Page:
I'm looking at a single shot 22 s-l-lr sold through Sears and made by Marlin in the early to mid 1930s. Markings on the barrel are Ranger 34. I understand that the gun is a marlin model 65 or 65A, which preceeded the Model 100. I'm looking at this rifle because I have two six year old grandsons and want a rifle that I can use to introduce them to shooting and also because it is drilled and tapped for a receiver sight and a friend just gave me an old Redfield peep that fits the existing holes on the rifle. The rifle is compact and light weight, possibly desined for young shooters.
Questions: The barrel exterior is smooth with no signs of significant rust, but about 30 percent has no blueing at all and the remainder has turned into a nice, brownish patina. I don't understand how the barrel could be so rust free and not have any signs of blueing on the muzzle end. Would it be better to keep the attractive patina or oxpho blue the entire barrel?
The stock is in good shape, attractive and has a schnabel fore end. Were schnabeled foreends common in older, cheaper rifles?
I did a quick check of the bore and the rifling appeared good. Also, I used a snapcap and the rifle appeared to function ok. There were some marks on the side of the chamber where the rifle had apparently been dry fired a few times. Numrich has some parts for these rifles but not all. Are there other sources for parts if I need them?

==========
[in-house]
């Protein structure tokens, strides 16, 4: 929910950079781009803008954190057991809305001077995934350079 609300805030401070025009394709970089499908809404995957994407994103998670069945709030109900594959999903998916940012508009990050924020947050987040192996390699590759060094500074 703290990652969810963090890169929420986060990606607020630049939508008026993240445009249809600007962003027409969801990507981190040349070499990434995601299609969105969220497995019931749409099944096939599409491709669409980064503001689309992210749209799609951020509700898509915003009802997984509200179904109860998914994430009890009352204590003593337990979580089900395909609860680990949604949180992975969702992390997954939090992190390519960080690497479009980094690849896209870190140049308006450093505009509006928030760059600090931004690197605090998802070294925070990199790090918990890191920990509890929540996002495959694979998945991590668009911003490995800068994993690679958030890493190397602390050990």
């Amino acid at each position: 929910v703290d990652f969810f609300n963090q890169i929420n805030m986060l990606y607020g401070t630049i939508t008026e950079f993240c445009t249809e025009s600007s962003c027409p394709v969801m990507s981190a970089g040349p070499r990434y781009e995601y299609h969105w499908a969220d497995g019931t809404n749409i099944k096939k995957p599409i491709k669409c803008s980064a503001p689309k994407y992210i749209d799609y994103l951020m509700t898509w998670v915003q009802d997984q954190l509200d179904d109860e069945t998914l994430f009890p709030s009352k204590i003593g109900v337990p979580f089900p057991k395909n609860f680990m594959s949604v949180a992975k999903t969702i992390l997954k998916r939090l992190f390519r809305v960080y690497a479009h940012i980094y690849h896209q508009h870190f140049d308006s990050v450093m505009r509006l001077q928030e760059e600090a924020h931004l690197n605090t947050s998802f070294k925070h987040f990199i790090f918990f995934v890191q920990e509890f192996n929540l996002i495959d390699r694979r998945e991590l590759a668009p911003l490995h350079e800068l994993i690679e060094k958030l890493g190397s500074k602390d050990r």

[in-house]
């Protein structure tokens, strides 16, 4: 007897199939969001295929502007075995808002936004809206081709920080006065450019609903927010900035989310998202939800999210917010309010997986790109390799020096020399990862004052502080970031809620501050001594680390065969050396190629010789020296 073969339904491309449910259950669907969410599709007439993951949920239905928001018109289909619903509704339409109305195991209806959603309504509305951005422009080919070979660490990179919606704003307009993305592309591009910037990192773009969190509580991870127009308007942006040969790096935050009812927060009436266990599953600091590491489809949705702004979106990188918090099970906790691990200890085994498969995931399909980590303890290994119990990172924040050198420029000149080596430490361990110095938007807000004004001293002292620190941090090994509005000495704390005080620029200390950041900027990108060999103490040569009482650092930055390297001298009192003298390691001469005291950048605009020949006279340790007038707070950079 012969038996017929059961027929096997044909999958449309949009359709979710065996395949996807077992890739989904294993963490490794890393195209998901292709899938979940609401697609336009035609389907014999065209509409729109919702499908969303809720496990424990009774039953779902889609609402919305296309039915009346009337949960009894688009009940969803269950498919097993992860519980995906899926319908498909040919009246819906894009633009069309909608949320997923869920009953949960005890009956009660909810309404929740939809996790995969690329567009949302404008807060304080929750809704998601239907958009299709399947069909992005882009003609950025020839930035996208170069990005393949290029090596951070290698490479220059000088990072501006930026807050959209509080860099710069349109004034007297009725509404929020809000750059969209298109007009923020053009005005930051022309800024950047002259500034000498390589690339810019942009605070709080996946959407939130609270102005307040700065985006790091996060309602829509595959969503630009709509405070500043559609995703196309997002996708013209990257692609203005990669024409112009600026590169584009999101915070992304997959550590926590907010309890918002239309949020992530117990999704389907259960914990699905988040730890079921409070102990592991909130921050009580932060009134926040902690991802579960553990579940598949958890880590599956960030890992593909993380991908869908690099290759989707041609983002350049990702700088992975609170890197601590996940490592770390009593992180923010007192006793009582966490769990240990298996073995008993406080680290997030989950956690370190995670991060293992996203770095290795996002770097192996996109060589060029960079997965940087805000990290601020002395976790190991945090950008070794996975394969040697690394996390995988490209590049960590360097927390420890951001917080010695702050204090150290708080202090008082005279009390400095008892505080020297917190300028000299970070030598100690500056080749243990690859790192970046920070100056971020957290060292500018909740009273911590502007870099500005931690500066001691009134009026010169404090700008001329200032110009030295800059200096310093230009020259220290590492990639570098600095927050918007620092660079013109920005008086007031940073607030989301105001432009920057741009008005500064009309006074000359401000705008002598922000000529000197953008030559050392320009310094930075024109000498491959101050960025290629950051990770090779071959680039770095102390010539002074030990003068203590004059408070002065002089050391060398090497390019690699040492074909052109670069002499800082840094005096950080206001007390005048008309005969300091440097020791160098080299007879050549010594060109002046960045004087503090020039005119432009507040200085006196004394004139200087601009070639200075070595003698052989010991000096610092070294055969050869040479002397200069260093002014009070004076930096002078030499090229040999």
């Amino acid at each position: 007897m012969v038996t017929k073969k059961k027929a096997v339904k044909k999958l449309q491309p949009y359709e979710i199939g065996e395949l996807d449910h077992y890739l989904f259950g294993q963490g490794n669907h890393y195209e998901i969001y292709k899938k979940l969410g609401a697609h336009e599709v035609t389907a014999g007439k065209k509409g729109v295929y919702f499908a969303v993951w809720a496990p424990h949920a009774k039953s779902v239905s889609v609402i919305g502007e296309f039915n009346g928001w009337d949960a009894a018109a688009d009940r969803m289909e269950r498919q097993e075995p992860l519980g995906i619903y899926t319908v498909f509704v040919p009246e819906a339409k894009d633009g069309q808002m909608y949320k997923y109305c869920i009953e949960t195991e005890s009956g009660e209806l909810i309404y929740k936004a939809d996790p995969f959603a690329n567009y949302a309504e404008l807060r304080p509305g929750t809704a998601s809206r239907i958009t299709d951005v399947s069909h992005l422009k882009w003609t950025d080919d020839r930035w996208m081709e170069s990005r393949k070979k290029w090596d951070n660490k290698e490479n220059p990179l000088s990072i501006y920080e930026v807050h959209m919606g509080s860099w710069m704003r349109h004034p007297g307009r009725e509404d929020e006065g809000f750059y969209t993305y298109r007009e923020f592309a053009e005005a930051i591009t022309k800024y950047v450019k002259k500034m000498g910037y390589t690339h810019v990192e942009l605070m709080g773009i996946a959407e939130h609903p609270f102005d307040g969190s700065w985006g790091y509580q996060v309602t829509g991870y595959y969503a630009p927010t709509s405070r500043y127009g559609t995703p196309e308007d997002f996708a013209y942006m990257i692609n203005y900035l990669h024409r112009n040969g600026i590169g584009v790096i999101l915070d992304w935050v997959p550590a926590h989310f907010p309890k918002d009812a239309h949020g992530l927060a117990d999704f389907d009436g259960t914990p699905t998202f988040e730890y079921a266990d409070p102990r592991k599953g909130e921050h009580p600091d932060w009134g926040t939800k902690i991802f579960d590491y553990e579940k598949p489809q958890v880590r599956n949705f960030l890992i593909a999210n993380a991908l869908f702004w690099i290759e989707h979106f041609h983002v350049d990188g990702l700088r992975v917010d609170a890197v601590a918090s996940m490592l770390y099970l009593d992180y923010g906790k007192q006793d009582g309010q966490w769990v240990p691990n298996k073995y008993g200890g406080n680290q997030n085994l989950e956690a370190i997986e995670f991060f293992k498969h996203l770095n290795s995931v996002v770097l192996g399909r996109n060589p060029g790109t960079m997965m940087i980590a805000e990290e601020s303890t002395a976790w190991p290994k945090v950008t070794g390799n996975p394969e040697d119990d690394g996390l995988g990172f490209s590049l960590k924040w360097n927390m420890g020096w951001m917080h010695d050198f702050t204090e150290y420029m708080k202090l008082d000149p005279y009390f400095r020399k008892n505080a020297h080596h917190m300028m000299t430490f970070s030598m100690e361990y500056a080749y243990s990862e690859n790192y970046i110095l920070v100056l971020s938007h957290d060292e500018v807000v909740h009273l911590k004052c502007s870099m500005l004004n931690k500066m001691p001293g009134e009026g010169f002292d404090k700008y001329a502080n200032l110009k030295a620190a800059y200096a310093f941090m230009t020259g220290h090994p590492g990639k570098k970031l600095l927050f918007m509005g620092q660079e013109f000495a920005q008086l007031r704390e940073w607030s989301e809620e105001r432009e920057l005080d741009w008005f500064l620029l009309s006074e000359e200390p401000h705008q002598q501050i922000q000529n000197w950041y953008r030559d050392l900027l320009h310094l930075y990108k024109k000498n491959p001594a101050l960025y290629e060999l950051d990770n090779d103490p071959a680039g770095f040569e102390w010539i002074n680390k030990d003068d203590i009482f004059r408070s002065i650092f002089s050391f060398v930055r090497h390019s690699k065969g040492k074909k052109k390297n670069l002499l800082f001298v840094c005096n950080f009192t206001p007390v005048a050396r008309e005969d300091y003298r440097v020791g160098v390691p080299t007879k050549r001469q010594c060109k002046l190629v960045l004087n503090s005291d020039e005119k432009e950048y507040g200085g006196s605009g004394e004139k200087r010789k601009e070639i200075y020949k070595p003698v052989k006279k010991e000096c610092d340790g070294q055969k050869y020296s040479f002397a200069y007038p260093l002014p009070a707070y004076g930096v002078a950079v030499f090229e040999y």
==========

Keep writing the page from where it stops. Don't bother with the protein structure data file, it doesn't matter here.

Last question: The front sight appears to be dove tailed into the barrel. I understand most dovetails today are 3/8 inches. Anybody know if that was the case 70 years ago also?
The price is $95 out the door. I know I can get a new single shot from WalMart Dicks or Academy for just a few dollars more, but darn, that old Marlin sure has character. That's worth a few bucks to me.
Thanks for putting up with so many of my questions, but I need to make a decision on this asap. For that reason, I'm also posting on the Rimfire Central forum.
I'd haggle 'em down a bit if possible.
But it sounds like it's worth $95...so I'd jump on it anyway even if they wouldn't come down much...but i'd certainly make 'em sweat They'd end up kicking either some off the price or throwing in a case/ammo before it was all over with.
I LOVE haggling!!
A firearm should be a tool in the hands of a deadly weapon, not a deadly weapon in the hands of a tool.
Team Levermatic #001 http://www.marlinowners.com/forum/gr...evermatic.html
I'm afraid I can't answer your questions but sounds to me like a good deal, keep us posted on what you do, a picture if you get it .Dirty-.30
I have a Ranger Single-Shot .22 from the era you are talking about. It may well be the same rifle. It was my grand-dads and it is a great shooting little rifle. My barrel has the same patina and the stock looks crappy. But, it shoots well. I'm considering refinishing the stock and possibly the barrel.
Vanquish Fear and Panic!